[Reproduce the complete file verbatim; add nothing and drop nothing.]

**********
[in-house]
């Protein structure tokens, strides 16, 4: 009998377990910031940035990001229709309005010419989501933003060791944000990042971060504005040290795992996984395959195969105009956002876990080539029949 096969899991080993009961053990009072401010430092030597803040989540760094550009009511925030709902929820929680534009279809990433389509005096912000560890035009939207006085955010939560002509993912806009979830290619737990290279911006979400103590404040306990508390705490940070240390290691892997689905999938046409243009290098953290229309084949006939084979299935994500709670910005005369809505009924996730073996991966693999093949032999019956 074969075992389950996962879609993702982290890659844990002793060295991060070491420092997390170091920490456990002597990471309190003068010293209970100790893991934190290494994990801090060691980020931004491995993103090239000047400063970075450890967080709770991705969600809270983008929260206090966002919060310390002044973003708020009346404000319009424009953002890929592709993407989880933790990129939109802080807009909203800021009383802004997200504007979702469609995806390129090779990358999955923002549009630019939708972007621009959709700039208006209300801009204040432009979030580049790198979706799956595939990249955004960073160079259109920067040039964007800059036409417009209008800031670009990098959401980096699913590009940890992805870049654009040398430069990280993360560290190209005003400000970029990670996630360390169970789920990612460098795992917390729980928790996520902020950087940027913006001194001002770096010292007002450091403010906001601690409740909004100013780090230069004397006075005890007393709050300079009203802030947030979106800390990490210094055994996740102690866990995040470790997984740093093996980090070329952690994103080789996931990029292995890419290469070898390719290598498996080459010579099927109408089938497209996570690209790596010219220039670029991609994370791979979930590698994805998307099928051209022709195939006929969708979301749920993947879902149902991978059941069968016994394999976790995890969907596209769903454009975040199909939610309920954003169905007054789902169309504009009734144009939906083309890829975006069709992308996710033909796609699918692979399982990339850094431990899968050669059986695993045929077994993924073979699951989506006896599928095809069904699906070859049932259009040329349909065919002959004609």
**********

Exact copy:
[in-house]
């Protein structure tokens, strides 16, 4: 009998377990910031940035990001229709309005010419989501933003060791944000990042971060504005040290795992996984395959195969105009956002876990080539029949 096969899991080993009961053990009072401010430092030597803040989540760094550009009511925030709902929820929680534009279809990433389509005096912000560890035009939207006085955010939560002509993912806009979830290619737990290279911006979400103590404040306990508390705490940070240390290691892997689905999938046409243009290098953290229309084949006939084979299935994500709670910005005369809505009924996730073996991966693999093949032999019956 074969075992389950996962879609993702982290890659844990002793060295991060070491420092997390170091920490456990002597990471309190003068010293209970100790893991934190290494994990801090060691980020931004491995993103090239000047400063970075450890967080709770991705969600809270983008929260206090966002919060310390002044973003708020009346404000319009424009953002890929592709993407989880933790990129939109802080807009909203800021009383802004997200504007979702469609995806390129090779990358999955923002549009630019939708972007621009959709700039208006209300801009204040432009979030580049790198979706799956595939990249955004960073160079259109920067040039964007800059036409417009209008800031670009990098959401980096699913590009940890992805870049654009040398430069990280993360560290190209005003400000970029990670996630360390169970789920990612460098795992917390729980928790996520902020950087940027913006001194001002770096010292007002450091403010906001601690409740909004100013780090230069004397006075005890007393709050300079009203802030947030979106800390990490210094055994996740102690866990995040470790997984740093093996980090070329952690994103080789996931990029292995890419290469070898390719290598498996080459010579099927109408089938497209996570690209790596010219220039670029991609994370791979979930590698994805998307099928051209022709195939006929969708979301749920993947879902149902991978059941069968016994394999976790995890969907596209769903454009975040199909939610309920954003169905007054789902169309504009009734144009939906083309890829975006069709992308996710033909796609699918692979399982990339850094431990899968050669059986695993045929077994993924073979699951989506006896599928095809069904699906070859049932259009040329349909065919002959004609």